Data-Driven Software Engineering
The goal of the Data-Driven Software Engineering department (DataSED) is to help software engineers be even better at what they do using data-driven solutions. This is done by building on the wealth of data produced during software development and operation to support software engineers with analysing, evolving, and operating large and complex software-intensive systems.
DataSED focuses on the development and empirical evaluation of custom machine learning and data mining techniques that solve software engineering problems using evidence-based, actionable insights. These techniques operate on various types of data, including source code, change histories from versioning systems, data from issue-tracking databases, logs from building, deploying and testing the system, and run-time information collected through logging and instrumentation.
The DataSED department works closely with industry to ensure that our research addresses real-world problems, and to test potential solutions in real-life circumstances. The research is firmly rooted in well-established disciplines of software engineering, such as software repository mining, program analysis, automated program repair, software reverse engineering, generic language technology, and empirical software engineering.
We investigate data-driven solutions to help software engineers be even better at what they do.Leon Moonen, head of the DataSED department
Until recently, finding and countering bugs, hacks, and other cyber threats has been a painstaking process, with security professionals spending many hours inspecting vast amounts of source code to find and repair vulnerabilities. This is an endless battle that is in danger of not being able to keep up with the pace at which cyber threats materialize.
One approach DataSED takes is to use the same machine learning techniques as are used for natural language processing to examine statistical patterns found in large corpora of source code, such as GitHub, and use these to create intelligent agents for the automated identification and repair of software security vulnerabilities.
A second approach aims to automatically collect and interconnect cyber threat intelligence in knowledge graphs that help to connect the dots between (versions of) software systems, their vulnerabilities, security threats and exploits, and concrete incidents to enable proactive risk assessment and mitigation.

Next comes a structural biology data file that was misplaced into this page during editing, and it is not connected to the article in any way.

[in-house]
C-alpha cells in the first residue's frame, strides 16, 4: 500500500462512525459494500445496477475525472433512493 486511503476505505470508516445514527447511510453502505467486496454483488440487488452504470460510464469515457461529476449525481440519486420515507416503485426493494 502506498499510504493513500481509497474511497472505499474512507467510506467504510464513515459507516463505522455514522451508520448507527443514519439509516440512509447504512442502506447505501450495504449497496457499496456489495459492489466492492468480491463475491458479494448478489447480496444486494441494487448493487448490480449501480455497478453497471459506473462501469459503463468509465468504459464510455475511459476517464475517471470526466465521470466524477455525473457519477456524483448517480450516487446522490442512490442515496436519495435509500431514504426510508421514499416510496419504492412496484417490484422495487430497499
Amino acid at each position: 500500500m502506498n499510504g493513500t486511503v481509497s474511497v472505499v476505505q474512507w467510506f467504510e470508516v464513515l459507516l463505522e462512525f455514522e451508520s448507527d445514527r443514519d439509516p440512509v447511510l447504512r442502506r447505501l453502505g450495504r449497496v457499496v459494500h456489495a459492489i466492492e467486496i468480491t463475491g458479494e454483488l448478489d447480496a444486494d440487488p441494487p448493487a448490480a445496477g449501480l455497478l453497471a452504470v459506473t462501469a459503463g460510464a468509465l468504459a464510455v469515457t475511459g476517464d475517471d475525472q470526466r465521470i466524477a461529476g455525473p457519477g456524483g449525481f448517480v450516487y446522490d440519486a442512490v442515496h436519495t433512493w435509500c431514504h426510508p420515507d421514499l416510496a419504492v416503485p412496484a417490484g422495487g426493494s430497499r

Substantial work has been put into software testing in recent years, but much of our software is still plagued by failures. One reason is that the existing techniques for software testing rely on checking that the conditions corresponding to known or anticipated problems do not occur. However, the complexity of modern highly interconnected software systems makes it impossible to anticipate all issues that could be encountered, so to ensure software resilience, additional technology that can take care of unanticipated issues is needed.
The DataSED team explores the use of adaptive bio-inspired approaches to create autonomously self-healing systems; These are self-monitoring systems that can understand when they are not operating correctly and, without human intervention, make the necessary adjustments to restore themselves to normal operation. Specifically, we investigate the use of machine learning techniques such as artificial immune systems and reinforcement learning on operational data derived from a software system to learn how to automatically improve a system’s resilience.
Iterative development processes, such as continuous engineering, are an emerging trend in software engineering, streamlining the way software is built, tested and shipped, and enabling developers to make changes to products quickly and frequently in response to changing requirements. However, a frequently reported barrier for the successful adoption of continuous engineering is the need to effectively make sense of the vast amounts of logging data produced by the numerous test and build runs.
DataSED department members devise intelligent analytical techniques to process those logs and help developers optimise their workflow, for example, by grouping the logs for all runs that failed for similar underlying reasons, and automated log diagnosis techniques that highlight those parts of a log that are stronger associated by the failure.
As software systems evolve, the dependencies in the source code grow in number and complexity. As a result, it becomes increasingly challenging for developers to predict the overall effect of making a change to the system. Change impact analysis helps to overcome this challenge, by determining the relevant source-code artifacts (files, methods, classes) related to a developer’s current changes.
Traditionally, change impact analysis used static or dynamic program analysis to identify dependencies. However, these techniques are not well suited to modern heterogeneous software systems, and they tend to over approximate the impact of a change.
DataSED investigates alternative techniques for change impact analysis that identify dependencies through evolutionary coupling, i.e., the way in which a system was changed over time. In essence, this exploits the developers’ inherent knowledge of dependencies in the system, which is manifested in the way that they changed artifacts together to add functionality or fix bugs. We develop custom association rule mining algorithms that can be used to determine change impact by uncovering relevant patterns in a software system’s change history, and to produce recommendations that help a developer with effective evolution and testing of the system.